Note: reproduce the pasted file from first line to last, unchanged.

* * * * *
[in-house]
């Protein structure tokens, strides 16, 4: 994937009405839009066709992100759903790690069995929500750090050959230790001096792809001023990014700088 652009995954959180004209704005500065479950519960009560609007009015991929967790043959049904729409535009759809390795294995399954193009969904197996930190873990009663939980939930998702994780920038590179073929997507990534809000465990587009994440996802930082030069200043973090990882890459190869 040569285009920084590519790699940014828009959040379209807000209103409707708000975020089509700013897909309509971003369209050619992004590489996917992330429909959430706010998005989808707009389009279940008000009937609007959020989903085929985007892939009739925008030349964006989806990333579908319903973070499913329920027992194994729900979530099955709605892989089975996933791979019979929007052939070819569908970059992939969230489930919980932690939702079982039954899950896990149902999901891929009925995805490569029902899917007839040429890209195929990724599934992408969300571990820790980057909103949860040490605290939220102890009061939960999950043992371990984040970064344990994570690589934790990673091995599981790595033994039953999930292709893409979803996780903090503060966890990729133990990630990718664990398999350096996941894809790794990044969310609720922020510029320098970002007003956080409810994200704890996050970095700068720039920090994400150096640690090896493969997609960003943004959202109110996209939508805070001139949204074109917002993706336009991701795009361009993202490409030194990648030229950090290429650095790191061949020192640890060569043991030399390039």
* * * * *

[in-house]
């Protein structure tokens, strides 16, 4: 994937009405839009066709992100759903790690069995929500750090050959230790001096792809001023990014700088 652009995954959180004209704005500065479950519960009560609007009015991929967790043959049904729409535009759809390795294995399954193009969904197996930190873990009663939980939930998702994780920038590179073929997507990534809000465990587009994440996802930082030069200043973090990882890459190869 040569285009920084590519790699940014828009959040379209807000209103409707708000975020089509700013897909309509971003369209050619992004590489996917992330429909959430706010998005989808707009389009279940008000009937609007959020989903085929985007892939009739925008030349964006989806990333579908319903973070499913329920027992194994729900979530099955709605892989089975996933791979019979929007052939070819569908970059992939969230489930919980932690939702079982039954899950896990149902999901891929009925995805490569029902899917007839040429890209195929990724599934992408969300571990820790980057909103949860040490605290939220102890009061939960999950043992371990984040970064344990994570690589934790990673091995599981790595033994039953999930292709893409979803996780903090503060966890990729133990990630990718664990398999350096996941894809790794990044969310609720922020510029320098970002007003956080409810994200704890996050970095700068720039920090994400150096640690090896493969997609960003943004959202109110996209939508805070001139949204074109917002993706336009991701795009361009993202490409030194990648030229950090290429650095790191061949020192640890060569043991030399390039």